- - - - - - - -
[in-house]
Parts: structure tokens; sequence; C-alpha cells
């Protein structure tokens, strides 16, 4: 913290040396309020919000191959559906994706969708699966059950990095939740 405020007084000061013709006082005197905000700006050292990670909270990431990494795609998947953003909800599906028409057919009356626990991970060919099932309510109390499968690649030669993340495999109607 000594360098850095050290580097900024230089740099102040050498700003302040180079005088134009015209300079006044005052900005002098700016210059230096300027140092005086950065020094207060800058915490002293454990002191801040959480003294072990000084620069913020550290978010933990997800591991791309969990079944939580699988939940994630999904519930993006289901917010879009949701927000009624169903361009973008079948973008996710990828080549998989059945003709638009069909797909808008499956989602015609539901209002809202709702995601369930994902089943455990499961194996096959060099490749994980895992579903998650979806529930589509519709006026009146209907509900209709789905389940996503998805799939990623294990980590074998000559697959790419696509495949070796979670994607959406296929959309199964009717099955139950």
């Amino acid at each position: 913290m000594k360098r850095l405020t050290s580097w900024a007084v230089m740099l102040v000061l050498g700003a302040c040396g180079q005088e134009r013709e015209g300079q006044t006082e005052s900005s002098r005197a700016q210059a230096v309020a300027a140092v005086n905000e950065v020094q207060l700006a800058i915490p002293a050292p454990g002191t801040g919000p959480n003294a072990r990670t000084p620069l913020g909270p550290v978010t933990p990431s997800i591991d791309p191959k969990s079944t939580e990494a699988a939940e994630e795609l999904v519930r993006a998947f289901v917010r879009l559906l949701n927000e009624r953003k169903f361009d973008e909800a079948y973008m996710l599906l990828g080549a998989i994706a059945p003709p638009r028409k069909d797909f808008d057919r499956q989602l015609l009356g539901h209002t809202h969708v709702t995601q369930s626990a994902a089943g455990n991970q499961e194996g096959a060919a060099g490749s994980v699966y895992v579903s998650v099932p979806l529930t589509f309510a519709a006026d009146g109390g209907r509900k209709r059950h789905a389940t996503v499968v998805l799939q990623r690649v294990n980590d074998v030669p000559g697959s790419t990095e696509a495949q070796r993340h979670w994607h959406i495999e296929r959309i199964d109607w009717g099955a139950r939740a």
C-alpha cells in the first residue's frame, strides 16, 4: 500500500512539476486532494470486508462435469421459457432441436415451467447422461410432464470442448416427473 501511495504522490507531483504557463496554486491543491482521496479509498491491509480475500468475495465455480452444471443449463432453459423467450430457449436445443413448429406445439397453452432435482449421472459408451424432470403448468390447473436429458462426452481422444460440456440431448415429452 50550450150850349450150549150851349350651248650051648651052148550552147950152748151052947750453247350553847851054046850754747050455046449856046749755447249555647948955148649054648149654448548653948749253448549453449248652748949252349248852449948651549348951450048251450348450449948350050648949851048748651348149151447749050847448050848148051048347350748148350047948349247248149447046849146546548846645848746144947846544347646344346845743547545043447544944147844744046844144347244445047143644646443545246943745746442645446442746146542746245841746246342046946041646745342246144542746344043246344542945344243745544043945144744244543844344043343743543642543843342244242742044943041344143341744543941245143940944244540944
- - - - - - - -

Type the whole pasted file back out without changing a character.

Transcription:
[in-house]
Parts: structure tokens; sequence; C-alpha cells
């Protein structure tokens, strides 16, 4: 913290040396309020919000191959559906994706969708699966059950990095939740 405020007084000061013709006082005197905000700006050292990670909270990431990494795609998947953003909800599906028409057919009356626990991970060919099932309510109390499968690649030669993340495999109607 000594360098850095050290580097900024230089740099102040050498700003302040180079005088134009015209300079006044005052900005002098700016210059230096300027140092005086950065020094207060800058915490002293454990002191801040959480003294072990000084620069913020550290978010933990997800591991791309969990079944939580699988939940994630999904519930993006289901917010879009949701927000009624169903361009973008079948973008996710990828080549998989059945003709638009069909797909808008499956989602015609539901209002809202709702995601369930994902089943455990499961194996096959060099490749994980895992579903998650979806529930589509519709006026009146209907509900209709789905389940996503998805799939990623294990980590074998000559697959790419696509495949070796979670994607959406296929959309199964009717099955139950």
């Amino acid at each position: 913290m000594k360098r850095l405020t050290s580097w900024a007084v230089m740099l102040v000061l050498g700003a302040c040396g180079q005088e134009r013709e015209g300079q006044t006082e005052s900005s002098r005197a700016q210059a230096v309020a300027a140092v005086n905000e950065v020094q207060l700006a800058i915490p002293a050292p454990g002191t801040g919000p959480n003294a072990r990670t000084p620069l913020g909270p550290v978010t933990p990431s997800i591991d791309p191959k969990s079944t939580e990494a699988a939940e994630e795609l999904v519930r993006a998947f289901v917010r879009l559906l949701n927000e009624r953003k169903f361009d973008e909800a079948y973008m996710l599906l990828g080549a998989i994706a059945p003709p638009r028409k069909d797909f808008d057919r499956q989602l015609l009356g539901h209002t809202h969708v709702t995601q369930s626990a994902a089943g455990n991970q499961e194996g096959a060919a060099g490749s994980v699966y895992v579903s998650v099932p979806l529930t589509f309510a519709a006026d009146g109390g209907r509900k209709r059950h789905a389940t996503v499968v998805l799939q990623r690649v294990n980590d074998v030669p000559g697959s790419t990095e696509a495949q070796r993340h979670w994607h959406i495999e296929r959309i199964d109607w009717g099955a139950r939740a």
C-alpha cells in the first residue's frame, strides 16, 4: 500500500512539476486532494470486508462435469421459457432441436415451467447422461410432464470442448416427473 501511495504522490507531483504557463496554486491543491482521496479509498491491509480475500468475495465455480452444471443449463432453459423467450430457449436445443413448429406445439397453452432435482449421472459408451424432470403448468390447473436429458462426452481422444460440456440431448415429452 50550450150850349450150549150851349350651248650051648651052148550552147950152748151052947750453247350553847851054046850754747050455046449856046749755447249555647948955148649054648149654448548653948749253448549453449248652748949252349248852449948651549348951450048251450348450449948350050648949851048748651348149151447749050847448050848148051048347350748148350047948349247248149447046849146546548846645848746144947846544347646344346845743547545043447544944147844744046844144347244445047143644646443545246943745746442645446442746146542746245841746246342046946041646745342246144542746344043246344542945344243745544043945144744244543844344043343743543642543843342244242742044943041344143341744543941245143940944244540944